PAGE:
How to de-clutter your mind and relax

We live in an incredibly stressful world and environment and sometimes we need some ways to escape and allow ourselves to be calmed once again. It’s important to cultivate mindfulness in your life, and here are some ways to help while living in the concrete jungle of Toronto:

Unsubscribe from services

Do you really need to see thirty new emails in your inbox, where most of them are just ads from subscription services and marketing? Do you need those news trackers that continually give you updates every five minutes? Anything that pops up and demands immediate attention is really terrible for your sanity and well-being in the long run, so just opt out and learn to relax more. This is sometimes referred to as a form of “digital decluttering” and any minimalist will boast about it as a way to de-stress. Getting rid of anything unnecessary in your life helps you (and your thoughts) stay organized. The reality is, we aren’t as good as we think at doing more than one thing at a time, let alone thinking about several things at once and several studies have been done to prove it (not buying it? check out this article). So, lighten the old and start with your digital life and the best place to start is your inbox.

Learn to say ‘no’ more

Don’t reply to texts immediately. Don’t go to Facebook events if you don’t want to, or even give a ‘maybe.’ An article in Medium said it best when one of their writers said, “distractions come in deceptive shapes and sizes. If you’re a people pleaser, distractions can be debilitating.” This issue is something the majority of people struggle with but we have to shift our perpsectives.Just because someone wants your attention, doesn’t mean you should necessarily give it to them – only do what you want to do, because time is your most valuable resource!  Spend it wisely on yourself and others and don’t get dragged into doing things you don’t want to do. 

That article also included this great chart for those times when you still can’t quite decide if you should say yes or no:

say noSource: Medium

Turn off notifications

Your phone can be your worst enemy, with your tablet and laptop coming in a close second and third. Turn off all kinds of notifications so you can get your mental sanity back, as well as your productivity. Not having your phone light up every time someone likes your last  Instagram will make a huge difference on how much you get done every day. Florida State University completed a study where they compared 2 groups’ productivity and accuracy on the same computer task. They found that on average, the individuals receiving notification were 3x more likely to make a mistake than the participants who didn’t get any notifications. I don’t know about you, but that is more than enough to make me want to put my phone away when I want to be productive.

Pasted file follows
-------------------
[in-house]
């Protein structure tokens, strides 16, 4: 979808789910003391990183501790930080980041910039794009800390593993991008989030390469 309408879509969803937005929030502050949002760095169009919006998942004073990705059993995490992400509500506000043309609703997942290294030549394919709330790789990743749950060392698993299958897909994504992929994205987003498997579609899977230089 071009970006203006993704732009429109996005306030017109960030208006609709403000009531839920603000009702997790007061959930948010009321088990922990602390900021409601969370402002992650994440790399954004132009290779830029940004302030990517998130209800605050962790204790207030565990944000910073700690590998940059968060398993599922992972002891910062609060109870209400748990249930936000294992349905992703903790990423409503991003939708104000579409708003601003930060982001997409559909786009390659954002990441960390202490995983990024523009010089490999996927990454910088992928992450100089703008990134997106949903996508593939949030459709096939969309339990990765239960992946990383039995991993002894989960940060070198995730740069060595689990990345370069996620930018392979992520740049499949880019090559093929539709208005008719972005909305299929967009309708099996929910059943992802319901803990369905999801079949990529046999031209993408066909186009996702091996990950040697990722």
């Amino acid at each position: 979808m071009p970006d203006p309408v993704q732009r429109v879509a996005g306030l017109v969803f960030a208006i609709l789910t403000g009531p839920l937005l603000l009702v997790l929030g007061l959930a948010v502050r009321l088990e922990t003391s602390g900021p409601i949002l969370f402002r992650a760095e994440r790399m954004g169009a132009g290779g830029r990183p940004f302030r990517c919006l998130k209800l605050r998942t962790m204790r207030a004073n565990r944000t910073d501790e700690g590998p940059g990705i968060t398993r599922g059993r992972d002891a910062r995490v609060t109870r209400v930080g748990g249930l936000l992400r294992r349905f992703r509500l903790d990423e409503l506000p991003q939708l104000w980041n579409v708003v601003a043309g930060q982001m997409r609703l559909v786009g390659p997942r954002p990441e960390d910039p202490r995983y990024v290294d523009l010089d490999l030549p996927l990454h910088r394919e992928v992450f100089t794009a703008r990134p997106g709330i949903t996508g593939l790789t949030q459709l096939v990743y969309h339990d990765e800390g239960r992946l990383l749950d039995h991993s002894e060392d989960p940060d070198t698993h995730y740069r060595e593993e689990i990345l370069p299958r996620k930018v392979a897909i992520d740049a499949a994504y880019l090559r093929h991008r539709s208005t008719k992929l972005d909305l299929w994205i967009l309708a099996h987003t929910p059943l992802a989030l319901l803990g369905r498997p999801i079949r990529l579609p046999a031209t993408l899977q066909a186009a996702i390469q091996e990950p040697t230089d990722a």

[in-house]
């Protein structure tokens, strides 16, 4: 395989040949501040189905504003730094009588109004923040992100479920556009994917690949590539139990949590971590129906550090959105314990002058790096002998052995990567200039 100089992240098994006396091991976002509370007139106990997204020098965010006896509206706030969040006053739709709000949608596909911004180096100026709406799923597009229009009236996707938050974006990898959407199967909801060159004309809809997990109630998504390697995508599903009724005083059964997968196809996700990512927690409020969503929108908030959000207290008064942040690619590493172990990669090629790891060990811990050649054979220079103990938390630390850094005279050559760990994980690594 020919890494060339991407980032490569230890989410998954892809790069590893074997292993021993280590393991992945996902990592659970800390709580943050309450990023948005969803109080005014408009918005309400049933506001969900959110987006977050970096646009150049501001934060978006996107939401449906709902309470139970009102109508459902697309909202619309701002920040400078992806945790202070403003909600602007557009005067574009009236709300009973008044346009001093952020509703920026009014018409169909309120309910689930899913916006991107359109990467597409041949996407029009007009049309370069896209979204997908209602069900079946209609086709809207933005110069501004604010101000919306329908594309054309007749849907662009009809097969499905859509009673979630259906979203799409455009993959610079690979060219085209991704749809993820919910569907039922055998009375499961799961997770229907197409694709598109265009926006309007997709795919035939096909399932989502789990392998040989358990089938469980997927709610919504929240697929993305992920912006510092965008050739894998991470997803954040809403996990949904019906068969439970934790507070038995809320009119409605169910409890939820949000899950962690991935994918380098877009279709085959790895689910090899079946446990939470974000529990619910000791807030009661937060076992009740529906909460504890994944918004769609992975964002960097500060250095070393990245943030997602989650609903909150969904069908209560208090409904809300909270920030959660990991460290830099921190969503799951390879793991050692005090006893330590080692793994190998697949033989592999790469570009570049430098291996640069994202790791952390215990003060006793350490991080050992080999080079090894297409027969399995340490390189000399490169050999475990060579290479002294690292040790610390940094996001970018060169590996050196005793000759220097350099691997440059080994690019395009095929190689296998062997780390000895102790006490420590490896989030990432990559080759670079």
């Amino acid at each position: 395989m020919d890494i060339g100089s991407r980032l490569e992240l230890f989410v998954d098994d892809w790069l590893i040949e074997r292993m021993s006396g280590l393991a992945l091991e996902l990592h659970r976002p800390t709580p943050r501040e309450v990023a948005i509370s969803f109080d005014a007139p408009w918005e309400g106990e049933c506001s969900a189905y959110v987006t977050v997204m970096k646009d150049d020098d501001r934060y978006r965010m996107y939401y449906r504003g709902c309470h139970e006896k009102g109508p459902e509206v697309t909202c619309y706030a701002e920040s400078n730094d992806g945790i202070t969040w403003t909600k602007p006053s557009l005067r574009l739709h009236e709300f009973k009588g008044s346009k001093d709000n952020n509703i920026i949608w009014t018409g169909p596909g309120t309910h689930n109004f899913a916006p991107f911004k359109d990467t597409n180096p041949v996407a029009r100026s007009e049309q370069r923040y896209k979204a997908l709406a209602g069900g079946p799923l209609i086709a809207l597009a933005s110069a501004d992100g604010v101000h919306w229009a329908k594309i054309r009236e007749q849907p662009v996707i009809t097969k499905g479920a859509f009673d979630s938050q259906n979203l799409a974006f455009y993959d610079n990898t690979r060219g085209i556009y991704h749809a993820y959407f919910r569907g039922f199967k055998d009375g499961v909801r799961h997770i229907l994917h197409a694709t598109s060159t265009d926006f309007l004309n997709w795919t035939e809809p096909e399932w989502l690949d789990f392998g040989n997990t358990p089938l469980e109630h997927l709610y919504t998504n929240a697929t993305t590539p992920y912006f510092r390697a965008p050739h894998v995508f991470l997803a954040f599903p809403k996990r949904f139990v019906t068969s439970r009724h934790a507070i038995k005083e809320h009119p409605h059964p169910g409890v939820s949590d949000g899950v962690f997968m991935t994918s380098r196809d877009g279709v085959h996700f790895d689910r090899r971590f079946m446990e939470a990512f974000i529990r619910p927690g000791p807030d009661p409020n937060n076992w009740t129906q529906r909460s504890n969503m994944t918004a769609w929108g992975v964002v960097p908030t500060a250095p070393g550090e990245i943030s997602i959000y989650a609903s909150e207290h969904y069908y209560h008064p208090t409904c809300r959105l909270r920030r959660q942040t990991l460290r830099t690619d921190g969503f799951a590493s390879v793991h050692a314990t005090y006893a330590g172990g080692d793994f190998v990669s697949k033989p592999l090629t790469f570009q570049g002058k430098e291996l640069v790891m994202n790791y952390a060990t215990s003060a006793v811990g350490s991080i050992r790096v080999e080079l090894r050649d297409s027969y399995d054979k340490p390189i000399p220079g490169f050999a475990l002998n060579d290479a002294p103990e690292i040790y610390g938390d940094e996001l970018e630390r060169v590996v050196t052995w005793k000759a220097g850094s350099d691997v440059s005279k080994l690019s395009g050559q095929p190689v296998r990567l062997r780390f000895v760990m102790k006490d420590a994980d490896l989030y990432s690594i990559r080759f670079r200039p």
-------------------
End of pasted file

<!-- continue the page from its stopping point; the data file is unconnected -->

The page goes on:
All those markers demanding your attention do nothing but chip away at your willpower every day, and you should just check them all off so you can maintain some sanity in this fast-paced world.

Get rid of more things

Visual clutter leads to mental clutter. It’s important to get rid of everything you aren’t using and keep a clean and healthy space as opposed to just letting everything pile up and harming your well-being. Learn to do with less, and start giving things away to friends and family, or donating them to a thrift store.

Just don’t buy the thing in the first place

You probably don’t need that vintage plate or coffee table you found on the side of the road. You certainly don’t need that coffee from the hip and trendy café near your house every morning of every day. You don’t need that takeout dinner every night. Save your money and spend occasionally, not often, and you’ll end up much happier in the long run. You probably won’t even miss the expenses.

Minimizing the clutter from our lives, whether physical or mental, helps our minds stay clear (for the most part). If you want to know more, take a look at this article from The Guardian about how beneficial de-cluttering your life can be.

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Born on the Prairies, Erin Cardone grew up knowing there was more to life than canola fields and AAA Alberta Angus. So she escaped, living in Europe and Australia, white-knuckling it through plates of calf brains and raw horse meat, and learning languages she can't remember anymore. After a stint as a jaded, skeptical journalist, she changed tack and began writing rather awesome blogs and showing businesses that advertising is dead, so long live social media, with her businesses Legendary Social Media. She now splits her time between various Canadian cities, Costa Rica and wherever else the wind blows.

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